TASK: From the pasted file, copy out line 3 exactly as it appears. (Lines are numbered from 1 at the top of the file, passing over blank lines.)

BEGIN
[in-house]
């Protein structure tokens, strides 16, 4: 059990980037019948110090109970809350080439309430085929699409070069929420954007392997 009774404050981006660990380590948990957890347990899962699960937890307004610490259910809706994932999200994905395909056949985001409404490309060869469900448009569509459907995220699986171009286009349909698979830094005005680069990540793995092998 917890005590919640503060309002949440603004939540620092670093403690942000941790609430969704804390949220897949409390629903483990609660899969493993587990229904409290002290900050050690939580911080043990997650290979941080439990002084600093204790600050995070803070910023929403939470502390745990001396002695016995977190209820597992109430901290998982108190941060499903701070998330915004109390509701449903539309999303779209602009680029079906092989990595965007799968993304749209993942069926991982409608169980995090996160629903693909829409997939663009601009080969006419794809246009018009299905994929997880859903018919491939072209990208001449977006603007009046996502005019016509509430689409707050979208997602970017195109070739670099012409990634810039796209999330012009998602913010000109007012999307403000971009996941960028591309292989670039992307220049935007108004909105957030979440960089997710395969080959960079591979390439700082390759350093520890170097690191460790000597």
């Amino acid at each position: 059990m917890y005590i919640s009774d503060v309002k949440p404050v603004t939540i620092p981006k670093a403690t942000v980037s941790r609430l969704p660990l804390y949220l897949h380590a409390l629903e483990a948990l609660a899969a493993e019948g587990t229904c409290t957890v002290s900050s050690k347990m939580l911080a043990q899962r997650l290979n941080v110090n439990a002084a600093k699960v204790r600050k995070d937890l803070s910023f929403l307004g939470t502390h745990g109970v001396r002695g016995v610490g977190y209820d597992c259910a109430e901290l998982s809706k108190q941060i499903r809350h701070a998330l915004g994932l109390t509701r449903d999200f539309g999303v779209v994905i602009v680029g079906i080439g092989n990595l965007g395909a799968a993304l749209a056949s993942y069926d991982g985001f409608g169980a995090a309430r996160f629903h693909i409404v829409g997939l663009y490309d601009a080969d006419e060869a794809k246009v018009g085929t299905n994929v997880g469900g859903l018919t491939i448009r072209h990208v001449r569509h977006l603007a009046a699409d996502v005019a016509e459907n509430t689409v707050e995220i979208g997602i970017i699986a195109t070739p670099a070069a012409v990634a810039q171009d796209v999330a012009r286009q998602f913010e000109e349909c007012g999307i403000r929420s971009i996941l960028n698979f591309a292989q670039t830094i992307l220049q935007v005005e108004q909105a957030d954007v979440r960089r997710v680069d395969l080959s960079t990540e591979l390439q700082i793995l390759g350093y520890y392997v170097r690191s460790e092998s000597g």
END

């Amino acid at each position: 059990m917890y005590i919640s009774d503060v309002k949440p404050v603004t939540i620092p981006k670093a403690t942000v980037s941790r609430l969704p660990l804390y949220l897949h380590a409390l629903e483990a948990l609660a899969a493993e019948g587990t229904c409290t957890v002290s900050s050690k347990m939580l911080a043990q899962r997650l290979n941080v110090n439990a002084a600093k699960v204790r600050k995070d937890l803070s910023f929403l307004g939470t502390h745990g109970v001396r002695g016995v610490g977190y209820d597992c259910a109430e901290l998982s809706k108190q941060i499903r809350h701070a998330l915004g994932l109390t509701r449903d999200f539309g999303v779209v994905i602009v680029g079906i080439g092989n990595l965007g395909a799968a993304l749209a056949s993942y069926d991982g985001f409608g169980a995090a309430r996160f629903h693909i409404v829409g997939l663009y490309d601009a080969d006419e060869a794809k246009v018009g085929t299905n994929v997880g469900g859903l018919t491939i448009r072209h990208v001449r569509h977006l603007a009046a699409d996502v005019a016509e459907n509430t689409v707050e995220i979208g997602i970017i699986a195109t070739p670099a070069a012409v990634a810039q171009d796209v999330a012009r286009q998602f913010e000109e349909c007012g999307i403000r929420s971009i996941l960028n698979f591309a292989q670039t830094i992307l220049q935007v005005e108004q909105a957030d954007v979440r960089r997710v680069d395969l080959s960079t990540e591979l390439q700082i793995l390759g350093y520890y392997v170097r690191s460790e092998s000597g």